Ultrashort Pulse Laser Ablation
The energy of a focused laser beam can be used to remove material by so called ablation mechanisms. The laser light excites electrons in a material which rapidly relax to lower energy states by transferring the energy to the lattice of the material. Thereby the material can melt and evaporate which can be used to remove material in a relatively controlled way.
With ultrashort laser pulses the energy is deposited in a time that is shorter than the relaxation time between the electrons and the lattice. This creates very high energy densities and allows ablation to take place before heat conduction to the bulk material becomes important. As a result ultrashort laser pulses can be used to process materials without thermally affecting the surrounding bulk material. This can be used to machine materials more precisely with much less heat-related negative effects.
Typical pulse durations used in ultrashort pulse laser processing range from tens of femtoseconds to several tens of picoseconds. Lasers with a pulse length of about 10 picoseconds have become a standard in industrial micromachining with ultrashort pulses and have proven to be suitable for 24/7 production. These pulse durations are about a thousand times shorter compared to the pulses in conventional short pulse laser machining systems and thereby avoid several detrimental effects like a heat effected zone, burrs, and material cracks.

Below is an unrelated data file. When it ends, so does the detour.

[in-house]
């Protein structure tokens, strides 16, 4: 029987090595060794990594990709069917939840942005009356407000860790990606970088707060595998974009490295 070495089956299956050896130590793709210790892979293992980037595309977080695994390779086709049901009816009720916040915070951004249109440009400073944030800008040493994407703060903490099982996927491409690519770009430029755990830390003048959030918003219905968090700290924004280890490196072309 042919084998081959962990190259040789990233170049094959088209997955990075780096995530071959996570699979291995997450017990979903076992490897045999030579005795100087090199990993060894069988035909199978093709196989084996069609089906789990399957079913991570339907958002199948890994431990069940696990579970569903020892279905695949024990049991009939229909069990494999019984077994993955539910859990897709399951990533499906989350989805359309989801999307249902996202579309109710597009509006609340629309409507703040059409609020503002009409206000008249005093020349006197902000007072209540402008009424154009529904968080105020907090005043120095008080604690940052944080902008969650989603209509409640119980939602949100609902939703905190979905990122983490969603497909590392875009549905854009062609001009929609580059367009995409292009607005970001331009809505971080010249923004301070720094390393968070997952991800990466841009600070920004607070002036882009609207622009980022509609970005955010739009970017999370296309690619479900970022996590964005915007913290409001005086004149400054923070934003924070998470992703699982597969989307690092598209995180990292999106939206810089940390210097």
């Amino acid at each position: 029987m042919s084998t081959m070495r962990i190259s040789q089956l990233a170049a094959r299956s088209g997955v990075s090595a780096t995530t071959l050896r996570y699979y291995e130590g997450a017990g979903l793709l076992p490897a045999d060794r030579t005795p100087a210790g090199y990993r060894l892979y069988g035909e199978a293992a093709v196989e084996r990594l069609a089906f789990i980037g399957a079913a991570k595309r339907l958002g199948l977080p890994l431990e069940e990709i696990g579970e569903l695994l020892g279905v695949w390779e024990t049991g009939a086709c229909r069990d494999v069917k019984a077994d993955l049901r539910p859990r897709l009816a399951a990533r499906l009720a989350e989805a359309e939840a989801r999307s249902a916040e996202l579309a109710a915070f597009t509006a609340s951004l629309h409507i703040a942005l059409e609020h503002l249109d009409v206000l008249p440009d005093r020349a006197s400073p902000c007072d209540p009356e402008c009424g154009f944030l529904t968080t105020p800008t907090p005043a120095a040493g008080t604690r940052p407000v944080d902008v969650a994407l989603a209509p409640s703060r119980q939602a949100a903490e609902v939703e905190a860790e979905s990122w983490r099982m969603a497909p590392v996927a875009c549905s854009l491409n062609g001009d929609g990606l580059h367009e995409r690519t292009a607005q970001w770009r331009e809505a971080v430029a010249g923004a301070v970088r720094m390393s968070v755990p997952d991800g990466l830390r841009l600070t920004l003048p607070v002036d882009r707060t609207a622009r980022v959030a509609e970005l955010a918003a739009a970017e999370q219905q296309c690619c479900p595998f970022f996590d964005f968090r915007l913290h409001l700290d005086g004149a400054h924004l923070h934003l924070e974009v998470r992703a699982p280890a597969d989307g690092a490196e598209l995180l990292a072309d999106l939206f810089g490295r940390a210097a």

A second advantage of ultrashort pulse processing is that practically any material can be processed. This is caused by the extremely high energy-densities that allow for multi-photon absorption. Materials that are transparent to the laser wavelength – like glass for 1064 nm laser radiation – can still be processed. Multi-photon absorption can also be used for local modification inside transparent materials.
Modern picosecond pulse lasers offer considerable flexibility such as very high repetition rates and burst mode processing. Using these options processes can be made more thermal again, due to heat accumulation during irradiation with multiple pulses. This offers the possibility of very precisely generating heat and melting effects in materials, which can be used for micro-welding, polishing effects, or just to increase the material removal rate.
A single ultrashort laser pulse influences an area of approximately the size of the laser spot with a typical diameter between 10 and 40 micrometer. Depending on the material and pulse energy a single pulse normally removes between a few nanometers up to a micrometer of depth. To process larger volumes and specific structures laser scanning techniques are used to rapidly move the focused laser beam over the workpiece. The pattern in which the laser pulses are applied to the material determines the resulting structure. This is calleddirect-write processing – the focused laser beam writes structures into the material. Unlike with mask based processes this approach results in a very flexible tool.
The area over which the laser beam can be scanned is relatively small. To machine larger parts the surface is divided into tiles. A multi-axis motion system is used to position the laser scanner over a tile which then is machined using the scanner. After that the machine steps to the next tile. This step-and-scan method is fast, because the use of the scanner allows fast manipulation of the laser spot; and it is accurate, because the motion system only makes point-to-point movements and does not move during processing.
Lightmotif operates high precision 3-axis and 5-axis motion systems, allowing complex 3D products to be machined. The machines are controlled using custom software that Lightmotif specifically developed for laser micromachining. More details on our products can be found here.